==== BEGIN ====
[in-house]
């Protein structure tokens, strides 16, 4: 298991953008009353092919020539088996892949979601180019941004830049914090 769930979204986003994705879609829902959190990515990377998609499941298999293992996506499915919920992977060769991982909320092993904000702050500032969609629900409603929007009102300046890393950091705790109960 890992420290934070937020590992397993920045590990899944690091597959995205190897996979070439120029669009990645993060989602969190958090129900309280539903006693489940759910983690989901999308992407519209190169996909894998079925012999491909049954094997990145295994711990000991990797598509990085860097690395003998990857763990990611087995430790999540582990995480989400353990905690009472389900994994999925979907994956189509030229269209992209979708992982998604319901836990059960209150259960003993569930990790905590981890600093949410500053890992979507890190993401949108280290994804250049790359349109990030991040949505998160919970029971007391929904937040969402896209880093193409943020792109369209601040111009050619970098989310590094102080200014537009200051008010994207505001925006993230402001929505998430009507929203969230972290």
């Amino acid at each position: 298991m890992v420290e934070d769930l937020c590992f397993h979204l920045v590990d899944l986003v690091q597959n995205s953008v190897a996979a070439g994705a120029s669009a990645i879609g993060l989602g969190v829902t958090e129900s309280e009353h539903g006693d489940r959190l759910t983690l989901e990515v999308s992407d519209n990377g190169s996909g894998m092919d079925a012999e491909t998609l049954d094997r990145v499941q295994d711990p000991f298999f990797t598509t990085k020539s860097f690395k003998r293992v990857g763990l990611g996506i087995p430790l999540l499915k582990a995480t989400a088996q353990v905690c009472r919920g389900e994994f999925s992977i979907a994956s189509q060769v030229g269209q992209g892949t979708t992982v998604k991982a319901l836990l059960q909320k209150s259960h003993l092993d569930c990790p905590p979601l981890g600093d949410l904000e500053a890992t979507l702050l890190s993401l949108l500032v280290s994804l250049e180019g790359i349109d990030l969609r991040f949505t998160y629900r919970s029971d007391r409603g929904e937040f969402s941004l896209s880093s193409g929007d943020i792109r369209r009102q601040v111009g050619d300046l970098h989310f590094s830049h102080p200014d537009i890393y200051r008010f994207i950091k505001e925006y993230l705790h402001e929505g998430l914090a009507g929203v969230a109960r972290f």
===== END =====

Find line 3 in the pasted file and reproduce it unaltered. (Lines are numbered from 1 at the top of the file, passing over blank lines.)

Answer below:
């Amino acid at each position: 298991m890992v420290e934070d769930l937020c590992f397993h979204l920045v590990d899944l986003v690091q597959n995205s953008v190897a996979a070439g994705a120029s669009a990645i879609g993060l989602g969190v829902t958090e129900s309280e009353h539903g006693d489940r959190l759910t983690l989901e990515v999308s992407d519209n990377g190169s996909g894998m092919d079925a012999e491909t998609l049954d094997r990145v499941q295994d711990p000991f298999f990797t598509t990085k020539s860097f690395k003998r293992v990857g763990l990611g996506i087995p430790l999540l499915k582990a995480t989400a088996q353990v905690c009472r919920g389900e994994f999925s992977i979907a994956s189509q060769v030229g269209q992209g892949t979708t992982v998604k991982a319901l836990l059960q909320k209150s259960h003993l092993d569930c990790p905590p979601l981890g600093d949410l904000e500053a890992t979507l702050l890190s993401l949108l500032v280290s994804l250049e180019g790359i349109d990030l969609r991040f949505t998160y629900r919970s029971d007391r409603g929904e937040f969402s941004l896209s880093s193409g929007d943020i792109r369209r009102q601040v111009g050619d300046l970098h989310f590094s830049h102080p200014d537009i890393y200051r008010f994207i950091k505001e925006y993230l705790h402001e929505g998430l914090a009507g929203v969230a109960r972290f």